For thousands of years, the Mesilla Valley was inhabited by ancient Native Americans called the Mogollon. The warm climate was ideal for survival, and the river provided a steady supply of food and water. But over time, the Mogollons disappeared, leaving only traces of their existence etched in rocks and canyon walls. Their culture was soon replaced by a new generation of New Mexicans led by Don Juan de Oñate.
In 1598, working on behalf of the King of Spain, Oñate and his men made their way up from Mexico through the Great Pass of the North (modern-day El Paso) and through the Mesilla Valley, en route to what was to become Santa Fe. Their route became known as El Camino Real (the royal road), and it quickly became the preferred way to travel between Mexico and Santa Fe. Oñate’s expedition marked the first major European colonization of North America, and the Camino Real helped establish southern New Mexico.
By the mid-19th century, southern New Mexico was becoming a popular stop for travelers on their way to the West Coast and Mexico. At the end of the Mexican American War in 1848, the United States took control of southern New Mexico. A rush of settlers looking to claim a portion of the undeeded land poured into the new territory, forcing local leaders to call upon the U.S. Army for assistance. The Army sent Lt. Delos Bennett Sackett and a team of men to help protect and organize the emerging communities. Sackett and his men plotted out 84 city blocks, each containing four plots of land, and residents were required to draw for their new home site. Soon enough, Las Cruces was on its way.
As the town grew, so did the need for a name. No one knows exactly how Las Cruces was selected, but most historians conclude it is derived from the Spanish translation for “the crosses.” The coming of the railroad in the late 1800s brought even more prosperity to the up and coming town. In April 1881, the first train arrived in Las Cruces, and by 1900, the town population had tripled to nearly 3,000 residents.
In 1888, the New Mexico College of Agriculture & Mechanic Arts opened its doors, and in 1893 it graduated its first class of five students.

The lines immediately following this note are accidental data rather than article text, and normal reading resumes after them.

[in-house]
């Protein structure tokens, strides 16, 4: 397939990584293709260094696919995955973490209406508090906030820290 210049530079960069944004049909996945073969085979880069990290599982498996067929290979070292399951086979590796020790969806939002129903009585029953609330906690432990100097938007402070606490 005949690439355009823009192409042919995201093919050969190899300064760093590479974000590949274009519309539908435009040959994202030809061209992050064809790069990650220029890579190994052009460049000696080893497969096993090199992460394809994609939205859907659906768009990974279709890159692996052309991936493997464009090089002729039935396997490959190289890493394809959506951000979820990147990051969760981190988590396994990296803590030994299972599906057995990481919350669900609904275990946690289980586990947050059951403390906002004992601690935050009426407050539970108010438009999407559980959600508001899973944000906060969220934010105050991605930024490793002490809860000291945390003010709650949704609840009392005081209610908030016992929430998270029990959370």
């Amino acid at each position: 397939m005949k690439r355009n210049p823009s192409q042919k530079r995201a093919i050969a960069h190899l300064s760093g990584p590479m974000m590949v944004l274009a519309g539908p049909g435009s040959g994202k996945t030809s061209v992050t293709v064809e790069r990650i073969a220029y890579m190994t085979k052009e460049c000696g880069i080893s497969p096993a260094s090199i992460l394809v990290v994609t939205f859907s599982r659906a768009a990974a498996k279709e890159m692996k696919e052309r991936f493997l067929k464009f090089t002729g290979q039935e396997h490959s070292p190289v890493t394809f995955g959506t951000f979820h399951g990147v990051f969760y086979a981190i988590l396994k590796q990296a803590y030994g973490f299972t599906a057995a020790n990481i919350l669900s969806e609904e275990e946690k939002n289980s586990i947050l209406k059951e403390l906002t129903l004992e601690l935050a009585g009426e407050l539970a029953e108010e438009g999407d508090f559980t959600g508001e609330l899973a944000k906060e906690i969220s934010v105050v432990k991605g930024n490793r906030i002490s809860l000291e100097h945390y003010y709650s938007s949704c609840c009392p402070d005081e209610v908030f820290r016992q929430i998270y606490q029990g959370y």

In 1907, Las Cruces was officially incorporated as a town, and in 1912, New Mexico was awarded statehood, becoming the country’s 47th state. By this time, Las Cruces had its first water system, electric power, an ice factory, cold storage factory, cannery and steam laundry. Las Cruces also had a superintendent of schools and 13 teachers. Land sold for $25 to $50 an acre.
By the 1920s, Las Cruces’ population was close to 4,000 residents, and by 1940, it was almost 9,000. But the United States’ involvement in World War II dramatically affected life in Las Cruces. More than 2,000 New Mexicans died in the war, many of them on the Bataan Death March, and many of them were from southern New Mexico.
Another consequence of the war was a shortage of farm labor, leading to the establishment of the Emergency Farm Labor Program, which brought more than 900 German and Italian POWs to New Mexico to help farmers battle the labor shortage.
Ultimately, Las Cruces benefited from the war. The Tularosa Basin, east of Las Cruces, became one of the army’s most important weapons testing grounds, and the Trinity Site, located at the basin’s north end, was the site of the first atomic bomb exploded on Earth. By 1945, the Army Corps of Engineers declared White Sands Proving Ground an area of military necessity.
Today, both New Mexico State University (formerly New Mexico College of Agriculture & Mechanic Arts) and White Sands Testing Facilities are key components of southern New Mexico’s economy. Both facilities have helped make Las Cruces the city it is today, and will hopefully continue to be a source of security and stability for the area’s future.